WITH the last Sunday before Advent, Christ the King, we come at last to the parable for which previous weeks have been preparing us: the separation of the sheep and the goats.
I have often used Matthew 25.31-40 as a funeral reading for those who have lived lives of selfless service outside the Church. But it is only comfortable to do so when we omit verses 41-46, which link the salvation of the righteous to the damnation of the unrighteous. For some Christians, this very act of division is a key part of the parable’s attraction.
From the Gospel, I turned to the reading from Ezekiel, looking to find help there. I did not find a way to make Matthew’s message more palatable. What I did find was a different kind of help, as I absorbed the prophetic voice. Instead of analysing the content, I responded to the form. Formal textual analysis can be an arid exercise, but not in this case; for I do not think that I have ever seen a reading so crammed with verbs.
Going by the NRSV (rather than the Hebrew original), the passage contains 24 verbs, by which God describes his own actions. The most prominent are “seek” (four times), “bring” (three times), and “feed” (six times). They give the impression that Ezekiel’s God is an intervening God, powerful and active. Of all the verbs used in this passage, though, the last one seemed to me to be richest in meaning, and most replete with hope. It is a verb which, in many languages, turns out to be old, complex, and very meaning-full: the verb “to be”.
The torrent of action-verbs (“I will search/seek/rescue/bring/shepherd. . .” etc.) comes to a sudden stop in verse 24: “I, the LORD, will be their God, and my servant David shall be prince among them.” God stops being a direct participant. He shifts from doing to being, from action to existence. By raising up a prince among humankind, in the person of King David, God discloses his design for his creation. He calls this human being to take on the part of shepherd, binder-up, feeder, strengthener of his people.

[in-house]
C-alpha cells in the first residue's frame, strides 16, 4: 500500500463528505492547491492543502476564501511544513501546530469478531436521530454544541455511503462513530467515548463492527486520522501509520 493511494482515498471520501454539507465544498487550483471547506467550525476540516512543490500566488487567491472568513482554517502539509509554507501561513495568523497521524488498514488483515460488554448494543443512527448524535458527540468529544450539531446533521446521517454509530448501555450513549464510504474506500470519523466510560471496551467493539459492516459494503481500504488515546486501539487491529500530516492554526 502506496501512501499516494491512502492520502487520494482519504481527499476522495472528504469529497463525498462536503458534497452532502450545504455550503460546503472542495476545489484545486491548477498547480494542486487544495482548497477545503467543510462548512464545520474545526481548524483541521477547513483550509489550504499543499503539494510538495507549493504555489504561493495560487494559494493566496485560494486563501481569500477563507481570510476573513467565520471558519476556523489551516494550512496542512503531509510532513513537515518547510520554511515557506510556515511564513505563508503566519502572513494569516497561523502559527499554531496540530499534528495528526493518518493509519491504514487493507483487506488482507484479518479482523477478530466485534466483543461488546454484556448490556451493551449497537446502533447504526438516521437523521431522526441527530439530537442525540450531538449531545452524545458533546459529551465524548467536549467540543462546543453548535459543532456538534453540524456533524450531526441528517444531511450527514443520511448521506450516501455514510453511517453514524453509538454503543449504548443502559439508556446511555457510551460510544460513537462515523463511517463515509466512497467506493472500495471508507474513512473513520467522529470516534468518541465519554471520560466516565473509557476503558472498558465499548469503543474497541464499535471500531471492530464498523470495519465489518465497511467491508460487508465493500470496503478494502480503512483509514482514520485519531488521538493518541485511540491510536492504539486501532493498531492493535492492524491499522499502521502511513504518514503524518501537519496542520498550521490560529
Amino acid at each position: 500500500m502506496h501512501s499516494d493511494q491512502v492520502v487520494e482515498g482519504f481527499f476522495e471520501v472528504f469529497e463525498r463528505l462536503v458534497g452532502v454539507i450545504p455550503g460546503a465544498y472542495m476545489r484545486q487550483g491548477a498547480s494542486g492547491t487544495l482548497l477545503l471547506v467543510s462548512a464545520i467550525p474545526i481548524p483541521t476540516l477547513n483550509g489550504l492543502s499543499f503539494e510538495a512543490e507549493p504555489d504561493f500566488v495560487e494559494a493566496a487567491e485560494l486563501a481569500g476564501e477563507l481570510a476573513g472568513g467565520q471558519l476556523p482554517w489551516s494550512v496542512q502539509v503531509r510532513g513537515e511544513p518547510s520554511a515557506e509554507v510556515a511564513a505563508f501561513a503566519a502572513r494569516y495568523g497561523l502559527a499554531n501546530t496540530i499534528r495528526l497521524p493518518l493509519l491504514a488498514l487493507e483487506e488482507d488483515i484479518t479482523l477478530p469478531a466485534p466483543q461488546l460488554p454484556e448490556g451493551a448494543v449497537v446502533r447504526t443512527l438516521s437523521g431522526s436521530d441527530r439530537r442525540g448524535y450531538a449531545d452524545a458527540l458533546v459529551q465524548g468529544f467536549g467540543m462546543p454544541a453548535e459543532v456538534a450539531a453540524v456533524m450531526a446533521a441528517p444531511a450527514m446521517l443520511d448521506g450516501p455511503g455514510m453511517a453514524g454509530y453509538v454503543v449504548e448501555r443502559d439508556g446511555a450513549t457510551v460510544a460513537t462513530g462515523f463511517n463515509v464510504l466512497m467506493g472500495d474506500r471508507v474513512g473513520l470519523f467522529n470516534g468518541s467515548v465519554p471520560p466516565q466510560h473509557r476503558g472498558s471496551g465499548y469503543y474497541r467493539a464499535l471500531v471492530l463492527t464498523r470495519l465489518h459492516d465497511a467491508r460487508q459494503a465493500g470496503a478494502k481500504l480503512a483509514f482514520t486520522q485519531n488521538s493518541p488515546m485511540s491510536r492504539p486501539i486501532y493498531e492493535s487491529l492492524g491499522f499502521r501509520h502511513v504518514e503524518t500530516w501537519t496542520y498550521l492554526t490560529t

Through the succession of human rulers, God reveals to us the impossibility of human rule embodying the divine will completely — even David and Solomon fall short. But David and his successors, set over God’s people Israel to rule them, are not a failed “plan A”, obliging God to dream up a plan B. They are a stage in the progressive unfolding of a single divine purpose.
Thus the “fullness” which had always been the objective is inaugurated through the incarnation. God’s Son will rule his Kingdom, and his body will be the Church. This is revealed in that fullness for which Paul longed, and we still pray: the birth of Christ, which ushers in the “Kingdom of the heavens” (Matthew’s distinctive expression). God shifts from doing to being, as Ezekiel prophesied so long ago, to make possible the binding together of divinity and humanity, which otherwise would be entirely disparate, incapable of integrous communication. So came the revealing of God’s own Son as the Good Shepherd, the Prince of Peace.
The commemoration of Christ the King celebrates an ultimate end, which is somehow the beginning of a new dawn, too. God makes Jesus Christ his way of drawing humankind to himself for ever. What was initiated in Ezekiel is completed in the Gospel, because Jesus and all who follow him as their Lord begin doing and fulfilling the will of God, whose being is now known to them. The sheep from the Gospel are both the doers of God’s will, and its embodiment.
So, we should not underestimate the verb “to be”. Its noun-form, “being”, is not a wishy-washy, weedy word, lurking in the background but devoid of substance. It is the term we turn to, Sunday by Sunday, to express the foundation of Christ’s kingship, when we proclaim that he is “of one being” with the Father. The Nicene Creed turned to that word “being” to express the ultimate reality of God, both Father and Son (and finally Spirit, too).
Christ’s kingship is simply this: God’s ultimate reality, his purpose fulfilled, a disclosure of the whole meaning not just of salvation history but all history, from “in the beginning” to the “ages of ages, Amen” (Ephesians 3.21).